But the feeling that things are not quite right is not usually based on some statistical analysis. Gross Domestic Product was at a statistical high, but most folks had a vague feeling of being squeezed. There was a reason.
They were being squeezed.
Just after the beginning of Nixon’s second term, median income began to go off a cliff. Few voters were paying attention to the money supply, but Nixon’s anti-inflation policies were succeeding. Inflation was about to go down. Sometime after, real wages were pounding sand. Most voters didn’t have the statistics handy, but things sure didn’t feel very good.
I was a young adult in those days, just getting used to being not-a-kid. I recall talking with my dad, the fount of wisdom in my young life. As our President left office in disgrace, my dad looked over the economic news. “I hope,” said he, “our country wasn’t just saved by a bad economy.”
President Trump’s wistful desires are openly expressed. He very much wants to purge the FBI, to direct the Department of Justice to end investigations that might touch him, to arrest his political opponents. Nothing secret about it. He tells anyone who will listen.
But his popularity is down. Way down. An atmosphere of hate for immigrants, those with darker skins, those who worship differently, may be thickening. But hatred is still rejected by most Americans.
For the moment.
Presidential popularity can change. The economy has been rocketing, accelerating ever since Obama expansion policies took hold.
The recent Republican tax cut will have an effect. Yes, it explodes the deficit. Yes, the national debt will increase. Yes, most of the cut will go to the extremely wealthy.
Republican Speaker of the House Paul Ryan provoked some derisive laughter when he boasted about a teacher who was pleased that her pay went up by a dollar and a half a week.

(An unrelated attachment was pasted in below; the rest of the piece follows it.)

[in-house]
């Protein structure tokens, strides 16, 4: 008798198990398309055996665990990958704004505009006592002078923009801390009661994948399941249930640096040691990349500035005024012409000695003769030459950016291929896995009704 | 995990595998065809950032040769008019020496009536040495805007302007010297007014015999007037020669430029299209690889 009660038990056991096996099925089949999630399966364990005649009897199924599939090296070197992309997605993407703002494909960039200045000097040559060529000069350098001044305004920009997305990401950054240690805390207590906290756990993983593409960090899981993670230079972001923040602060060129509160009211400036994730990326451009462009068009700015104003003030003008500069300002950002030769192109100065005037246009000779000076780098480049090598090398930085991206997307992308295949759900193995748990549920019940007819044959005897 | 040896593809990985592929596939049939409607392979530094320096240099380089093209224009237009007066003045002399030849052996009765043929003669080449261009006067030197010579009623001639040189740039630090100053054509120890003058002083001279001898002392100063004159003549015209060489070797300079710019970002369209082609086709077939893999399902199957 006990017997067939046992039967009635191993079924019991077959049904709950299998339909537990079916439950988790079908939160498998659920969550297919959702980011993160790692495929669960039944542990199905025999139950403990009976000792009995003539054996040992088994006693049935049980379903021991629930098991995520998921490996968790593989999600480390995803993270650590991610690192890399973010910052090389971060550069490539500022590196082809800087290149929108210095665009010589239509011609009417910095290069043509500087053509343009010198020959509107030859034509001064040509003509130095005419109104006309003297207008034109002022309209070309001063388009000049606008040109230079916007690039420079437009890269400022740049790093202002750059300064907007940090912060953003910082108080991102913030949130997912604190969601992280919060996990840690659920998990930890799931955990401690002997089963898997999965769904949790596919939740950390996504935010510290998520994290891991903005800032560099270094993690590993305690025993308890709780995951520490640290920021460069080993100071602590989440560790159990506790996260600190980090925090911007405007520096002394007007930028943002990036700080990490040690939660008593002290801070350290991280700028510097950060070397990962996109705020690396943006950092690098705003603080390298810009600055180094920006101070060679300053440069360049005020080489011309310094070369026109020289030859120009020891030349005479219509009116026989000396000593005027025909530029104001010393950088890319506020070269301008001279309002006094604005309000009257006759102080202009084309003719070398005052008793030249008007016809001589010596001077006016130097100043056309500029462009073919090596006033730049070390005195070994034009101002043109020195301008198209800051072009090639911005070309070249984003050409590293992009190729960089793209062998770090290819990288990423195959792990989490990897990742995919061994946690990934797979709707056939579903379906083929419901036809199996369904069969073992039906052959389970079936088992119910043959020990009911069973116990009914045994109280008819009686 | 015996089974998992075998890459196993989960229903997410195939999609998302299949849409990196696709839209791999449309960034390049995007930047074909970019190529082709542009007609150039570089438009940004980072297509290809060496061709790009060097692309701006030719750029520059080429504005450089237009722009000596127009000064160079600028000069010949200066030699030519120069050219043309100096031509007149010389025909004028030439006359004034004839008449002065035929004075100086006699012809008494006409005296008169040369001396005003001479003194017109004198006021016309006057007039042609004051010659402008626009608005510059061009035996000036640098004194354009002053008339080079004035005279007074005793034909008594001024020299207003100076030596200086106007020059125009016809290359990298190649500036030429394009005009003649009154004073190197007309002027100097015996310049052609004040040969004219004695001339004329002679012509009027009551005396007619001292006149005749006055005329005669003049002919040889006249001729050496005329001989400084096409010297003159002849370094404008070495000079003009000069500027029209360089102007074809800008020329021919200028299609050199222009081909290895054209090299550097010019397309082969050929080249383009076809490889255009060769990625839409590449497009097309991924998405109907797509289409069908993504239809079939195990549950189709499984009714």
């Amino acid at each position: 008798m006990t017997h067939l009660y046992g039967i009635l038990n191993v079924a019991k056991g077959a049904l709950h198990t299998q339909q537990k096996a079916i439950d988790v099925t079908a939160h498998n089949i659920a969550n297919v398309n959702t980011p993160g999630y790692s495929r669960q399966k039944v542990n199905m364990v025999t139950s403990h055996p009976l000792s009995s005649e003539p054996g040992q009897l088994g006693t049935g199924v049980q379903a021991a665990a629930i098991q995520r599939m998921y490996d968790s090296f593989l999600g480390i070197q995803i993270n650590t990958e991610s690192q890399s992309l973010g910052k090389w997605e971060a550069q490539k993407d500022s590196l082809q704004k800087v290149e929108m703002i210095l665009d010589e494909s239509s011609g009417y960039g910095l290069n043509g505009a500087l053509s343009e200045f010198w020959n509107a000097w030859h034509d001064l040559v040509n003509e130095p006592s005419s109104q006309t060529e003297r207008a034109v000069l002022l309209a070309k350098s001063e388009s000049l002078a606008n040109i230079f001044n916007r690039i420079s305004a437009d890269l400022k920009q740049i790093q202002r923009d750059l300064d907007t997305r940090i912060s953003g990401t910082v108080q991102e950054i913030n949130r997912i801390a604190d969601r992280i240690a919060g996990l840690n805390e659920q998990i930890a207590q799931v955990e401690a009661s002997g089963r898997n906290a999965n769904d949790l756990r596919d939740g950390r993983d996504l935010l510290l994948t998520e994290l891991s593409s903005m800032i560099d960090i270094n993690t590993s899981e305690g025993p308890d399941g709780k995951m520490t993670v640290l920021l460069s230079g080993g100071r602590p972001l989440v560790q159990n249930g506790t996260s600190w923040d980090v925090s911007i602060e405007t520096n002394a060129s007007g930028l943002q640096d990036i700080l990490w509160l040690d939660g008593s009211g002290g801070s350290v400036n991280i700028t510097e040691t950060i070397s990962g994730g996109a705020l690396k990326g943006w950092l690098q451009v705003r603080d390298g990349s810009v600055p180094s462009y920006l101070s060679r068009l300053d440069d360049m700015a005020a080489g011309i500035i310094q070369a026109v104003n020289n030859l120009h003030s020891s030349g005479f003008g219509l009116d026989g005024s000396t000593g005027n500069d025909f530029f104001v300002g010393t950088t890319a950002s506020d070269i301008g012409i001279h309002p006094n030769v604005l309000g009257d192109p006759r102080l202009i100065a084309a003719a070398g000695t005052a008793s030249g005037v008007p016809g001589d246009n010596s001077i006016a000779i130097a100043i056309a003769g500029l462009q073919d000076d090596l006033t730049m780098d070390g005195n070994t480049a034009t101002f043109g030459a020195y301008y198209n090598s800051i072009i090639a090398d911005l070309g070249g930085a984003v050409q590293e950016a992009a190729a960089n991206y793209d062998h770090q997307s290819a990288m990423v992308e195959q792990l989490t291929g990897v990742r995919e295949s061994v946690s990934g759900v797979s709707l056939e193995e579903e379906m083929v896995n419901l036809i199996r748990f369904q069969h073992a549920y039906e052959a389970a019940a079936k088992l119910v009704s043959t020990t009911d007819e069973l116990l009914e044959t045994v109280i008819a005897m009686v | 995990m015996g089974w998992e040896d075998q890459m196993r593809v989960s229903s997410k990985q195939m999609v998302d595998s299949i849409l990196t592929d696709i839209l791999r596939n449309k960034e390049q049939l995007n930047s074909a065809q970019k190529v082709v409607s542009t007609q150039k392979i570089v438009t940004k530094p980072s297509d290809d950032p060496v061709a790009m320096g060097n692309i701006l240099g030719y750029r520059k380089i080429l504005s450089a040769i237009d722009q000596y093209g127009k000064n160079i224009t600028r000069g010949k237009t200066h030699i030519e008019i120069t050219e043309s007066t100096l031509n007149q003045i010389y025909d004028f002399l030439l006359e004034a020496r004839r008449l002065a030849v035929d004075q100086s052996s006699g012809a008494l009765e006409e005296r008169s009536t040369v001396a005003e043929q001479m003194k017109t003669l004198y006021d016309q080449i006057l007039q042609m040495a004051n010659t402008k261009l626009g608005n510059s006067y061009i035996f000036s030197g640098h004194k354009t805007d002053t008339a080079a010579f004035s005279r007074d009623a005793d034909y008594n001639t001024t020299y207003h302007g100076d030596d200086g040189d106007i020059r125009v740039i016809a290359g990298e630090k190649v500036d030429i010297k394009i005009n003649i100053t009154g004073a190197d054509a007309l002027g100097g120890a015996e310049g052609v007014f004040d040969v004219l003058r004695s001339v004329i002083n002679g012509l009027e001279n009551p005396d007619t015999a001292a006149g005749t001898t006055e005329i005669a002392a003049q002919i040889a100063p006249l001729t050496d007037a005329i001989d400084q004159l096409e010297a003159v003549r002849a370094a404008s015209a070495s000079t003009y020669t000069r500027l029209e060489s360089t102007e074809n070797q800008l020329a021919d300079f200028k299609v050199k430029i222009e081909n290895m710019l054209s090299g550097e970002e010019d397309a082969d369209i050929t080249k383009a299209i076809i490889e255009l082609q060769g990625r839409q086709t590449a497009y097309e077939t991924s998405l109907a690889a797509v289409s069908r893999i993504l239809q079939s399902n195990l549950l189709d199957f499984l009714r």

He soon deleted his tweet. Good move.
But the increase in money supply will have some effect, no matter who it goes to. Putting it in the hands of the wealthy will produce less stimulus, but it will have an effect.
What will happen to Trump popularity? To the restraint on his dark, cloudy impulses?
The answer may come from Republican states. Kansas governor Sam Brownback took office in 2011 with a new plan to stimulate the economy. He cut taxes. Mostly to the wealthy. Almost entirely for businesses.
Austerity would combine with the enduring economic theology of contemporary conservatism: that all tax cuts pay for themselves over time. That myth, once outlined by Arthur Laffer on a napkin, had never worked out in practice.
It was the opposite of standard Keynesian economics. Generally, the Keynes model was to push up deficits during hard times, and pay them back during times of prosperity.
Economics is not an intuitive science. Unfortunately, austerity in Europe produced a phenomenal downturn that is still breaking records.
Within a few years Kansas fell behind its neighbors. So did other states who adopted the conservative model. Education suffered from cuts. Roads were deteriorating. Medical care declined, death rates climbed. By any conceivable measure, Kansas was in a downward spiral. Last year and this year, his own Republican legislature rebelled. They began restoring taxes for building roads, improving education, putting government back on the road.
Brownback resigned to take an ambassadorship in the Trump administration. The business-growth-now-tomorrow-forever governor looked back on his record, and boasted about … well … anti-abortion laws.
The national Republican blueprint is almost directly modeled to Kansas.
In the US, states are considered to be laboratories of policy.
We may end up following the experiment of Huey Long of Louisiana in the 1930s, a model of economic recovery combined with authoritarian abuse of law enforcement: a pseudo-legal crackdown on any hint of opposition. We know it can happen because it did in Louisiana.
In a few years, the Trump tax boost may overcome all obstacles. He may end up with more support than we now imagine. The darkest vision may come true: a national police force loyal to one man, lock-er-up, followed by lock-em-up, followed by lock-em-all-up. Failure to applaud a speech may be viewed with glaring suspicion.
For now, we seem to be following the Kansas experiment. We know that can happen, too. Because it has happened in Kansas.
We may one day look back, sadly, and lament the cruelty of a cold and unforgiving trade off. That our freedoms were purchased once more, this time by grinding financial hardship.
Our Republic may yet be saved by the cruel economic policies of Sam Brownback.